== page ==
As you can see below, Diego Hernandez will publish photos with a dominance of pink and pastel colors. This creates a beautiful aesthetic when you have a look at his profile page, but it’s also an easy way for his followers to recognise his style. There is a tough competition between photo editors, and Diego’s profile clearly stands out.

Elia Colombo will distinguish himself by his drawing style, but also his use of colors : all his artworks have one main color: blue, yellow, purple, orange combined with black and white.

2. Take the time to think of original and interesting captions

Diego Hernandez points out that captions can be a nice complement to a post: he likes to add a poetic caption that goes well with the visual, like the example below “Slow down and enjoy life. It’s not only the scenery you miss by going too fast — you also miss the sense of where you are going and why.”

Captions are also a great opportunity to tell your followers more about the context of the image: what is its meaning, is it a commission work, a collaboration, how did you create it (software and tools used)?

Joey Guidone, for Entrepreneur magazine

3. Be personal, but not too much

All of the artists we interviewed tend to keep their Instagram profiles professional: they prefer not to post personal content. Everything is related to their art. If you want to diversify and show a little more of yourself, start with posting your work environment or your work in progress.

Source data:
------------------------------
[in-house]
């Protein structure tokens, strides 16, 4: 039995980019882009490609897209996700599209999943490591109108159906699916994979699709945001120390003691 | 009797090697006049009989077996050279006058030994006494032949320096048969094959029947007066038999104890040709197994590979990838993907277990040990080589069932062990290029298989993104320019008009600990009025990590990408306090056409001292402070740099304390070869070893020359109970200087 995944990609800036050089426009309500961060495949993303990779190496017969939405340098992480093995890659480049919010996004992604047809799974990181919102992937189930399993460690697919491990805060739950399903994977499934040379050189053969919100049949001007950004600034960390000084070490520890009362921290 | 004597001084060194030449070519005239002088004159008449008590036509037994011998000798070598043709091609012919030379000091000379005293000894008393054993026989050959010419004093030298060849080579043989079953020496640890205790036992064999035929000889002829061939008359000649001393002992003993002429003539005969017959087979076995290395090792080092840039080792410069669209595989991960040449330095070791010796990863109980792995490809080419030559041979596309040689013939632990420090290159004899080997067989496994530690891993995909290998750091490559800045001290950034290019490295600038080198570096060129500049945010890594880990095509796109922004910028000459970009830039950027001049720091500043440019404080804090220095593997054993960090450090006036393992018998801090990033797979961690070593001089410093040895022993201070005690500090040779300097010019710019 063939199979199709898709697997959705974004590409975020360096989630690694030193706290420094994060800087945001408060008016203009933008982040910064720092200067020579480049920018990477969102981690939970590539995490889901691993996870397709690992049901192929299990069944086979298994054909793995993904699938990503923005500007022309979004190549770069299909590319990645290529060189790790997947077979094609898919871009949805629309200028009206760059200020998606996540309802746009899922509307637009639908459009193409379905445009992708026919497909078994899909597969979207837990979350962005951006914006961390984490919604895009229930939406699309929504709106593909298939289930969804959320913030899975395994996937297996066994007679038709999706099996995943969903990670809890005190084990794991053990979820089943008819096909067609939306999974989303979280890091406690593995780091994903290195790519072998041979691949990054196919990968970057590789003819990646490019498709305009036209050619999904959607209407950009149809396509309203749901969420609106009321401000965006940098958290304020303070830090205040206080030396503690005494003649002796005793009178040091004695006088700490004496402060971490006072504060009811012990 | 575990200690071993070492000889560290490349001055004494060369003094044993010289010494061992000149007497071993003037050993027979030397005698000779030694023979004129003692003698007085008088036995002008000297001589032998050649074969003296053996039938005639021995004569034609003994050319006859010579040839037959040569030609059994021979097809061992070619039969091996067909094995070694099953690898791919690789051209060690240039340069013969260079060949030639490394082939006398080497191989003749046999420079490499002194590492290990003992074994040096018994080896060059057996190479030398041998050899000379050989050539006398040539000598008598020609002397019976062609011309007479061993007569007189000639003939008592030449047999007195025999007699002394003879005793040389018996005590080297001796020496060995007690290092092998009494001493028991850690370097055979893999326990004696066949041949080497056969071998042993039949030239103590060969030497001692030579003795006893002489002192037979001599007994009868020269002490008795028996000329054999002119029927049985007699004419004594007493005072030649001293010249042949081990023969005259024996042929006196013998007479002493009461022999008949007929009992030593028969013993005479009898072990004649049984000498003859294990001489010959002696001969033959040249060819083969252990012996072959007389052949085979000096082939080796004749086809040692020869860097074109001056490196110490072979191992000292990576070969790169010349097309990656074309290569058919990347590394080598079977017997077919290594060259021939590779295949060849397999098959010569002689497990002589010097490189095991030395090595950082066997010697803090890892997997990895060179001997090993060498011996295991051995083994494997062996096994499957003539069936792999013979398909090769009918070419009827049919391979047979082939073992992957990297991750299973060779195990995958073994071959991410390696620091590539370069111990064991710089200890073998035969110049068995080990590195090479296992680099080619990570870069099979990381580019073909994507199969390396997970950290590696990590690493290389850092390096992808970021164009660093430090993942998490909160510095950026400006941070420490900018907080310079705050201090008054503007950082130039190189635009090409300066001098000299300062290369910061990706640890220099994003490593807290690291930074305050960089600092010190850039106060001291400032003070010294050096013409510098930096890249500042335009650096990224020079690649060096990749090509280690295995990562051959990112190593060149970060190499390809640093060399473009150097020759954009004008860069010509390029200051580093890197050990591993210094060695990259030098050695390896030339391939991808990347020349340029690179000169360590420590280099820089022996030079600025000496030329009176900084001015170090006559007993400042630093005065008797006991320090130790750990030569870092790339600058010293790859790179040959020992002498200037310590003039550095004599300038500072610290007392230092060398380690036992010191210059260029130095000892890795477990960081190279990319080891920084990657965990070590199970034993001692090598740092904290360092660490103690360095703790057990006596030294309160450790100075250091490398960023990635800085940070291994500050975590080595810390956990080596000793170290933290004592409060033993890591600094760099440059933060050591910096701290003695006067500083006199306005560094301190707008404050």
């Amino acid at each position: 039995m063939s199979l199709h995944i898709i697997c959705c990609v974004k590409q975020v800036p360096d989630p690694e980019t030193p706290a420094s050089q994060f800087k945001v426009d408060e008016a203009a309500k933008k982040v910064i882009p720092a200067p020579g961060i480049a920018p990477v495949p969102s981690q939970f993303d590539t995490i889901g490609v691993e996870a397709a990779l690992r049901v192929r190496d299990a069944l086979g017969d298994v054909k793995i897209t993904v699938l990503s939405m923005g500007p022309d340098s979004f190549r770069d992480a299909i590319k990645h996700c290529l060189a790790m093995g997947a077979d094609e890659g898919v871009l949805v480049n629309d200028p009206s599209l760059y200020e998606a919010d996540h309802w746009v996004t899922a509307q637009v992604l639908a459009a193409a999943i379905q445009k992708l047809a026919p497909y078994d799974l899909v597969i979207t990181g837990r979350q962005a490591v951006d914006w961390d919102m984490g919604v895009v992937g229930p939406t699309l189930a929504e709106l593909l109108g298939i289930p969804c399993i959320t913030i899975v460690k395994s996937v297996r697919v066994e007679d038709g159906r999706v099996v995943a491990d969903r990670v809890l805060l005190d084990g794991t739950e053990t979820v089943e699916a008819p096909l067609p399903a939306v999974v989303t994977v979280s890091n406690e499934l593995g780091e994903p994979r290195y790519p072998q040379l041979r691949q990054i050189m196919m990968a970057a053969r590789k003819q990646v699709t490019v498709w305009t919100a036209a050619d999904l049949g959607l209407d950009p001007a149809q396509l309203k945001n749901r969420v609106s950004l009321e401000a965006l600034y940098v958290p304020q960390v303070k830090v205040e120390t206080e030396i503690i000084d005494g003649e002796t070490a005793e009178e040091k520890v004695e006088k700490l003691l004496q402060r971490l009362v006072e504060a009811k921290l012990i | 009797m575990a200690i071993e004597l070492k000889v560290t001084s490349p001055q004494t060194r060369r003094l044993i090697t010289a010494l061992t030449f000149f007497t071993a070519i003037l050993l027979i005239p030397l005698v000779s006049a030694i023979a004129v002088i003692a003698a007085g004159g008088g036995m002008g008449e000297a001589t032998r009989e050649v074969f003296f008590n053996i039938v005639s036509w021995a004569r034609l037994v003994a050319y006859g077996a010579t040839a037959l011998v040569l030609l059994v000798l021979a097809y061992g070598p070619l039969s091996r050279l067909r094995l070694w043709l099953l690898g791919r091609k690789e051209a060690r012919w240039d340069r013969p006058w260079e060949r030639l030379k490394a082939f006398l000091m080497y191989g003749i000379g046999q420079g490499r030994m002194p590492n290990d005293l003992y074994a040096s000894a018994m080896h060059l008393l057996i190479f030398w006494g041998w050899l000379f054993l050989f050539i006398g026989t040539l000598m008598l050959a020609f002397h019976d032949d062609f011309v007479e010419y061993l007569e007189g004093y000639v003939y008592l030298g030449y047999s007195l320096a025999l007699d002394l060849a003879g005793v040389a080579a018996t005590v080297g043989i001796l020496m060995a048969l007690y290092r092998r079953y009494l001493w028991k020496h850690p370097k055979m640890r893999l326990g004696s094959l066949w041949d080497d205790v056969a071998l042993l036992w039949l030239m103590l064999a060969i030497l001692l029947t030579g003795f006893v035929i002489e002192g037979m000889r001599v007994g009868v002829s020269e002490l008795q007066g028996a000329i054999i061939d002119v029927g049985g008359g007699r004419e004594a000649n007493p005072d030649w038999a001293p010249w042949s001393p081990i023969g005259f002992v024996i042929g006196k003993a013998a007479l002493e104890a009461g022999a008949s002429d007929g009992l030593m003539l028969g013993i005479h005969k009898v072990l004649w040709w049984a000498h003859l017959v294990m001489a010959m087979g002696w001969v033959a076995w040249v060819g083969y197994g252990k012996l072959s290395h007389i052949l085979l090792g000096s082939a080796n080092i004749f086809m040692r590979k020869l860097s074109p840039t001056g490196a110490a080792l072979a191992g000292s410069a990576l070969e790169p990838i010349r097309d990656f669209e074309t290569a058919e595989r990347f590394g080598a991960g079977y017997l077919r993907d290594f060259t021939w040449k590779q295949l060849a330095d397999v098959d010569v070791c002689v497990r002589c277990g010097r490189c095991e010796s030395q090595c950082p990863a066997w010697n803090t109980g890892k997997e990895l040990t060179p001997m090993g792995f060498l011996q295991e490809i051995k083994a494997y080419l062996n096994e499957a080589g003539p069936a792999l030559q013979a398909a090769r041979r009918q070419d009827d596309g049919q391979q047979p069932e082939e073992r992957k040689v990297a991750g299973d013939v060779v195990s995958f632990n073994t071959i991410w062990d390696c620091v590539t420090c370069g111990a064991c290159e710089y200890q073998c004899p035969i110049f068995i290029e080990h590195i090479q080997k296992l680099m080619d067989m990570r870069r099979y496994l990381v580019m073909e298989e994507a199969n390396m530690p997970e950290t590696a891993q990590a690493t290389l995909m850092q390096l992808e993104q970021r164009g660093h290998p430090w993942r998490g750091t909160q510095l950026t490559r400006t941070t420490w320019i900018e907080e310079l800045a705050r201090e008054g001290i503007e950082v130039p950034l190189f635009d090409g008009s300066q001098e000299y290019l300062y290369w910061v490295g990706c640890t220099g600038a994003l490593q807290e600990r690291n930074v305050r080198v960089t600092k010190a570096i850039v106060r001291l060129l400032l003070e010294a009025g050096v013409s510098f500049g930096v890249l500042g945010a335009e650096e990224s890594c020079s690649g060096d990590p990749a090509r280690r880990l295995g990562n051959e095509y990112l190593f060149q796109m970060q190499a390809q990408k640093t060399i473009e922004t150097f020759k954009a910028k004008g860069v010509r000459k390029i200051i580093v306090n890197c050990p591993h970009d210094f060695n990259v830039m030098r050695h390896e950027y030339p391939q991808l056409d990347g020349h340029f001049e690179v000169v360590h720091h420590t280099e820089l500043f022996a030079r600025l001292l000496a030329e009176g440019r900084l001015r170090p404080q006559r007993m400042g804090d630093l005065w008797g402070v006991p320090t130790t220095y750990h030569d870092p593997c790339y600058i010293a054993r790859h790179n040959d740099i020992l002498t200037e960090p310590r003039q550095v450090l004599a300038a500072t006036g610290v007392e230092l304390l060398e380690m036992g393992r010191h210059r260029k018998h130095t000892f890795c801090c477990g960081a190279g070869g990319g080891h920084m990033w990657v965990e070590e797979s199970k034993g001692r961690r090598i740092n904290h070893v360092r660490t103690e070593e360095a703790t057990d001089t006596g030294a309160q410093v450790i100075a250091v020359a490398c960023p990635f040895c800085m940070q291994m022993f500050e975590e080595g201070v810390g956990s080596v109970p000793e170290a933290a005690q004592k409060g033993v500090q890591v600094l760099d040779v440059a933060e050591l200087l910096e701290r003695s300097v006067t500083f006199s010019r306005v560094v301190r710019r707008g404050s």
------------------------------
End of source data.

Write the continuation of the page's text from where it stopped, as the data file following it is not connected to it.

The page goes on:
Work in progress by @juliendreamdesignIf you really want to show a more personal side of yourself, then it is advised to use the stories feature for that purpose.

Indeed, when our artists were asked what was their use of “stories”, they mostly replied that they post a bit of everything there, they filter much less. “Stories are a nice way to keep in touch with followers and create new interactions”, says Elia Colombo. Farhad Khodayari confirms: “When I do stories, I post everything: my workflow, my lifestyle, etc…”

4. Spend time on finding the right hashtags for you

Diego Hernandez says “The right hashtags can place your images in front of thousands of people within a specific audience. I recommend spending some time investigating hashtags and making a list of them”

A wise use of hashtags can get you a lot of visibility and might also lead to a repost by a popular account, which many artists agree, can boost your audience quickly and efficiently.

Making a combo of very widely used hashtags and also less popular ones can be clever.

On very popular hashtags, users will see your image for a limited time. Many new images are posted under the popular hashtags like “illustration” and very soon your image disappears in the flow of the posts.

However, less popular hashtags, more targeted, will be seen by less people, but since less images are posted under that keyword, you will remain longer at the top of the feed of that hashtag and you have more chance to land in the popular images showing up at the beginning of the screen when looking up for that specific hashtag.

To help you out, we listed a suggestion of hashtags, one recommended for illustrators/graphic designers and the other for photographers/photo editors. If interested, you can send us an email at the address given at the bottom of the article and we will send it to you!

5. Find the posting pace that fits you best. There is no strict rule.

Let’s break the myth saying that you need to post at least X times per week/day.

From what we saw by monitoring the activity of several successful artists on Instagram, there are no strict rules! The most important thing is to find your own pace.

Elia Colombo explains that his publications frequency depends on his creative flow; whenever he finishes a new artwork, he will post it. It can be once a week, or sometimes once every 2 weeks. And this doesn’t seem to penalise him, his number of followers on Instagram keeps growing and he receives a good engagement on his posts. Diego Hernandez, however, would be posting almost once every 2 days.